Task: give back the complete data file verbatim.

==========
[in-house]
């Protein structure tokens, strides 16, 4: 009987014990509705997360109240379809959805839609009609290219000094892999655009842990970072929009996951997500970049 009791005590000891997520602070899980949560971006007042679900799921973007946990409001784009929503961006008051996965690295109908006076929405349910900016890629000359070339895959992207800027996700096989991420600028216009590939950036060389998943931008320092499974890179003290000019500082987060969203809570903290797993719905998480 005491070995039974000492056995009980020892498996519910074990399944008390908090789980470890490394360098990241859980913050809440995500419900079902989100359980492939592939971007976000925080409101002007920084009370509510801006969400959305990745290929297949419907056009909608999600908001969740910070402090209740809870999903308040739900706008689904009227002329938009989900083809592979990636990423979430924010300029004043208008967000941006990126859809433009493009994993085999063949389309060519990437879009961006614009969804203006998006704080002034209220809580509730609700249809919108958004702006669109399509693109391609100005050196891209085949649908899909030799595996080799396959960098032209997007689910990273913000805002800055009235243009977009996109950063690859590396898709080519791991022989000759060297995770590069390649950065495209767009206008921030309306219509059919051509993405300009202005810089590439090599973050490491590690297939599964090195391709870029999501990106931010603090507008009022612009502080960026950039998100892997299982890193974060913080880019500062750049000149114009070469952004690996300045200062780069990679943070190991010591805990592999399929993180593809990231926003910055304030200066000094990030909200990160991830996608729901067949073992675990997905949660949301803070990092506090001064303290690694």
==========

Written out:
[in-house]
């Protein structure tokens, strides 16, 4: 009987014990509705997360109240379809959805839609009609290219000094892999655009842990970072929009996951997500970049 009791005590000891997520602070899980949560971006007042679900799921973007946990409001784009929503961006008051996965690295109908006076929405349910900016890629000359070339895959992207800027996700096989991420600028216009590939950036060389998943931008320092499974890179003290000019500082987060969203809570903290797993719905998480 005491070995039974000492056995009980020892498996519910074990399944008390908090789980470890490394360098990241859980913050809440995500419900079902989100359980492939592939971007976000925080409101002007920084009370509510801006969400959305990745290929297949419907056009909608999600908001969740910070402090209740809870999903308040739900706008689904009227002329938009989900083809592979990636990423979430924010300029004043208008967000941006990126859809433009493009994993085999063949389309060519990437879009961006614009969804203006998006704080002034209220809580509730609700249809919108958004702006669109399509693109391609100005050196891209085949649908899909030799595996080799396959960098032209997007689910990273913000805002800055009235243009977009996109950063690859590396898709080519791991022989000759060297995770590069390649950065495209767009206008921030309306219509059919051509993405300009202005810089590439090599973050490491590690297939599964090195391709870029999501990106931010603090507008009022612009502080960026950039998100892997299982890193974060913080880019500062750049000149114009070469952004690996300045200062780069990679943070190991010591805990592999399929993180593809990231926003910055304030200066000094990030909200990160991830996608729901067949073992675990997905949660949301803070990092506090001064303290690694």